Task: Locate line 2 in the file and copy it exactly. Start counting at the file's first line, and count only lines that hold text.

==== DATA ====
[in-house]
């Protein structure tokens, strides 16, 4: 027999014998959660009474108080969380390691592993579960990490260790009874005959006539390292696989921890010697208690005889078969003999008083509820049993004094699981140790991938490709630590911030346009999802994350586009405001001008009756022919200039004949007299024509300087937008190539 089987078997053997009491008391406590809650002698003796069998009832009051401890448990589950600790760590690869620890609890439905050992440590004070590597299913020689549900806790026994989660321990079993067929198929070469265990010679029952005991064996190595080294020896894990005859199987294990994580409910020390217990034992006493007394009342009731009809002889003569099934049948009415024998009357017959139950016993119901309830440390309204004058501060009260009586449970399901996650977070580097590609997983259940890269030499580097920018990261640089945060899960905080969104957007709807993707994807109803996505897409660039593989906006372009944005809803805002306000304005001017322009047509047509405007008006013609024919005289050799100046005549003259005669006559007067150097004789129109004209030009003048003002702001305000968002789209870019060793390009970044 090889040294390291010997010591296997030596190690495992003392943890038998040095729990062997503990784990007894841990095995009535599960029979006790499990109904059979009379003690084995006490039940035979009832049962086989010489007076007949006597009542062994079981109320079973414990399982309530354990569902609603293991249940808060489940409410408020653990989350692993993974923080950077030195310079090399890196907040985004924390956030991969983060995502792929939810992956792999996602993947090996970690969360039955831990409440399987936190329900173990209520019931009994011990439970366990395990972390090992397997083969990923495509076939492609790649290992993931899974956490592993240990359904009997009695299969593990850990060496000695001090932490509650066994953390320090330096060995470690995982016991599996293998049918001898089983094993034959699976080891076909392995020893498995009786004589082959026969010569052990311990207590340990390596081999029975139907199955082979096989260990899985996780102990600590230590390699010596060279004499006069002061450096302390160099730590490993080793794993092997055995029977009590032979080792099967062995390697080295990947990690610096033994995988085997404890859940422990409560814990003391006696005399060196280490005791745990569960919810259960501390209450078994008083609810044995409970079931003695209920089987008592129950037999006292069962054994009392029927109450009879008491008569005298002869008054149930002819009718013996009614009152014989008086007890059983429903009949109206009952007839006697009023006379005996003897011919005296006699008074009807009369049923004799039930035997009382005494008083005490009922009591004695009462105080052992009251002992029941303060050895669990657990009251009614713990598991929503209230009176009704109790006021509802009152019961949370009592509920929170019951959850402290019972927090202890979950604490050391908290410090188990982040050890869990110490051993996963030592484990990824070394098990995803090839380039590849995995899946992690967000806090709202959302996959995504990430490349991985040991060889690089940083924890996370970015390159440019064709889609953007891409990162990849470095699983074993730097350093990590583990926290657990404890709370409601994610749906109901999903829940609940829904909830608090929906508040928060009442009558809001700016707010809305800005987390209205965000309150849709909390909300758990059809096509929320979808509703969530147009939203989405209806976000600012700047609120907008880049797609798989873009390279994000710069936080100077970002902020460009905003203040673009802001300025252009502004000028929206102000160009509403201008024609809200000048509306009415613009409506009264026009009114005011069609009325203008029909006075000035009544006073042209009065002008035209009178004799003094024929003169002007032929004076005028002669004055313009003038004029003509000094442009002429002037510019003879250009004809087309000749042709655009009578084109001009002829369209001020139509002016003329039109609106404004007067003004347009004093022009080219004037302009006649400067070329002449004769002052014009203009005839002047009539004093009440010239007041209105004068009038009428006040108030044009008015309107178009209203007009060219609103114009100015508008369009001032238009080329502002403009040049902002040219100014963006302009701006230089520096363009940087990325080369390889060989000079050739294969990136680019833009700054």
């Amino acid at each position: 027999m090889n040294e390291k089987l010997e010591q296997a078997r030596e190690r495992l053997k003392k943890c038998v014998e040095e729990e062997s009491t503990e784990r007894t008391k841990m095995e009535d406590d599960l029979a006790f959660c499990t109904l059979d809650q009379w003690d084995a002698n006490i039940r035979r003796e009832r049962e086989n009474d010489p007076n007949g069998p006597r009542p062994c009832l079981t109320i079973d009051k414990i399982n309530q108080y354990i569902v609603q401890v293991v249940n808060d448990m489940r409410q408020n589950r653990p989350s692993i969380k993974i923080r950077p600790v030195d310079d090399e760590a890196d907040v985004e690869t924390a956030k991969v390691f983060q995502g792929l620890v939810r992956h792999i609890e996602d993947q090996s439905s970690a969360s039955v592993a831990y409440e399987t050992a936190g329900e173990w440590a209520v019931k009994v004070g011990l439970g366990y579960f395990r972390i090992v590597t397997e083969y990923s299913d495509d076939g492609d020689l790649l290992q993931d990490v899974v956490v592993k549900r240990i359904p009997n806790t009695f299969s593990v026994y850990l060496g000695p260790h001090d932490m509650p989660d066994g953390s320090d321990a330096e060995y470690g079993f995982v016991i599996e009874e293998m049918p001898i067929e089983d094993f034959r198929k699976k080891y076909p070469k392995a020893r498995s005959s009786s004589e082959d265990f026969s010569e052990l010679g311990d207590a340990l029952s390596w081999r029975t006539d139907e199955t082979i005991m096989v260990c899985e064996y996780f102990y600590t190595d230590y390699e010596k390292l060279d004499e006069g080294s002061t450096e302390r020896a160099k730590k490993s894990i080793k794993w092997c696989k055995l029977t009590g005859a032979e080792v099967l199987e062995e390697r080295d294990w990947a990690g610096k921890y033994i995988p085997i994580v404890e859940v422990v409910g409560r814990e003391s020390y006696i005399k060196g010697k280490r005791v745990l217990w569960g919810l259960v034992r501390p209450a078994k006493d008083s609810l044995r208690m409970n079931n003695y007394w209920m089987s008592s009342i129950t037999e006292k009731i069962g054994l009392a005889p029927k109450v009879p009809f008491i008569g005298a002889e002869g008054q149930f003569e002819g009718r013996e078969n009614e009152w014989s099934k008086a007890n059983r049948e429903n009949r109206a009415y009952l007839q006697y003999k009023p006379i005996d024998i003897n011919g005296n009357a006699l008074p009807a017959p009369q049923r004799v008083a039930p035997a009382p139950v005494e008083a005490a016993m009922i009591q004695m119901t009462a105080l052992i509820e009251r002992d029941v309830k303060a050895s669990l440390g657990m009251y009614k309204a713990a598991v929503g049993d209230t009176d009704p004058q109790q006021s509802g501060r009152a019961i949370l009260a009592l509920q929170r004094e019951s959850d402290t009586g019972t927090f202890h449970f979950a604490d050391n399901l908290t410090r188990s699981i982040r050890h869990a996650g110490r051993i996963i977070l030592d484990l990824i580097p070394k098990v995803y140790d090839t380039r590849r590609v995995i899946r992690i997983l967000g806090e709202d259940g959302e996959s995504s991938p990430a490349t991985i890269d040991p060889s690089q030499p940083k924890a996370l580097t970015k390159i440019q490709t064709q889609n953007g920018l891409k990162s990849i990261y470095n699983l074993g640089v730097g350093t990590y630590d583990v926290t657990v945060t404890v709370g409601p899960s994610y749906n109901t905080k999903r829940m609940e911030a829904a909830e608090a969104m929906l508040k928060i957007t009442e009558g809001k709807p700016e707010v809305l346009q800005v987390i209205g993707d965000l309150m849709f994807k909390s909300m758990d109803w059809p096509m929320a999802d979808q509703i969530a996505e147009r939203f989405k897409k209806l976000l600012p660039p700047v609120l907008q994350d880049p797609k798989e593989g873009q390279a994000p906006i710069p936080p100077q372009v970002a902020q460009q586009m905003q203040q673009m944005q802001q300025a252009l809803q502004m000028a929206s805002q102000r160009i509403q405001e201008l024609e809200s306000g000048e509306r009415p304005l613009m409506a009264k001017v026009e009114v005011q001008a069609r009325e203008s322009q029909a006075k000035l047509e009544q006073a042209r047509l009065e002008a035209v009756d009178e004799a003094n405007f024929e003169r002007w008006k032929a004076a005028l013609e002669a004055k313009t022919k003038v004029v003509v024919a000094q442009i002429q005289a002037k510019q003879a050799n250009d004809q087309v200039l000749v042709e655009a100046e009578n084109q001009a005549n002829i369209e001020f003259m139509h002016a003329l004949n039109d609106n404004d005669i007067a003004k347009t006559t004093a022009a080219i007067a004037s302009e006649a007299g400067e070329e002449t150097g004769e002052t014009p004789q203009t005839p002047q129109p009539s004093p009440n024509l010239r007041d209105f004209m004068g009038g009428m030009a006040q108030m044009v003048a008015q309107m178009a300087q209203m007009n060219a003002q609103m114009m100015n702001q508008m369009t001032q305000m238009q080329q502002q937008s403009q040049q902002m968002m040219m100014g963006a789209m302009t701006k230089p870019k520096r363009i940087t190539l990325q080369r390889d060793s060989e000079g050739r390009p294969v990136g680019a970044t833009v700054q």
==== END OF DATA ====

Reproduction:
């Protein structure tokens, strides 16, 4: 027999014998959660009474108080969380390691592993579960990490260790009874005959006539390292696989921890010697208690005889078969003999008083509820049993004094699981140790991938490709630590911030346009999802994350586009405001001008009756022919200039004949007299024509300087937008190539 089987078997053997009491008391406590809650002698003796069998009832009051401890448990589950600790760590690869620890609890439905050992440590004070590597299913020689549900806790026994989660321990079993067929198929070469265990010679029952005991064996190595080294020896894990005859199987294990994580409910020390217990034992006493007394009342009731009809002889003569099934049948009415024998009357017959139950016993119901309830440390309204004058501060009260009586449970399901996650977070580097590609997983259940890269030499580097920018990261640089945060899960905080969104957007709807993707994807109803996505897409660039593989906006372009944005809803805002306000304005001017322009047509047509405007008006013609024919005289050799100046005549003259005669006559007067150097004789129109004209030009003048003002702001305000968002789209870019060793390009970044 090889040294390291010997010591296997030596190690495992003392943890038998040095729990062997503990784990007894841990095995009535599960029979006790499990109904059979009379003690084995006490039940035979009832049962086989010489007076007949006597009542062994079981109320079973414990399982309530354990569902609603293991249940808060489940409410408020653990989350692993993974923080950077030195310079090399890196907040985004924390956030991969983060995502792929939810992956792999996602993947090996970690969360039955831990409440399987936190329900173990209520019931009994011990439970366990395990972390090992397997083969990923495509076939492609790649290992993931899974956490592993240990359904009997009695299969593990850990060496000695001090932490509650066994953390320090330096060995470690995982016991599996293998049918001898089983094993034959699976080891076909392995020893498995009786004589082959026969010569052990311990207590340990390596081999029975139907199955082979096989260990899985996780102990600590230590390699010596060279004499006069002061450096302390160099730590490993080793794993092997055995029977009590032979080792099967062995390697080295990947990690610096033994995988085997404890859940422990409560814990003391006696005399060196280490005791745990569960919810259960501390209450078994008083609810044995409970079931003695209920089987008592129950037999006292069962054994009392029927109450009879008491008569005298002869008054149930002819009718013996009614009152014989008086007890059983429903009949109206009952007839006697009023006379005996003897011919005296006699008074009807009369049923004799039930035997009382005494008083005490009922009591004695009462105080052992009251002992029941303060050895669990657990009251009614713990598991929503209230009176009704109790006021509802009152019961949370009592509920929170019951959850402290019972927090202890979950604490050391908290410090188990982040050890869990110490051993996963030592484990990824070394098990995803090839380039590849995995899946992690967000806090709202959302996959995504990430490349991985040991060889690089940083924890996370970015390159440019064709889609953007891409990162990849470095699983074993730097350093990590583990926290657990404890709370409601994610749906109901999903829940609940829904909830608090929906508040928060009442009558809001700016707010809305800005987390209205965000309150849709909390909300758990059809096509929320979808509703969530147009939203989405209806976000600012700047609120907008880049797609798989873009390279994000710069936080100077970002902020460009905003203040673009802001300025252009502004000028929206102000160009509403201008024609809200000048509306009415613009409506009264026009009114005011069609009325203008029909006075000035009544006073042209009065002008035209009178004799003094024929003169002007032929004076005028002669004055313009003038004029003509000094442009002429002037510019003879250009004809087309000749042709655009009578084109001009002829369209001020139509002016003329039109609106404004007067003004347009004093022009080219004037302009006649400067070329002449004769002052014009203009005839002047009539004093009440010239007041209105004068009038009428006040108030044009008015309107178009209203007009060219609103114009100015508008369009001032238009080329502002403009040049902002040219100014963006302009701006230089520096363009940087990325080369390889060989000079050739294969990136680019833009700054």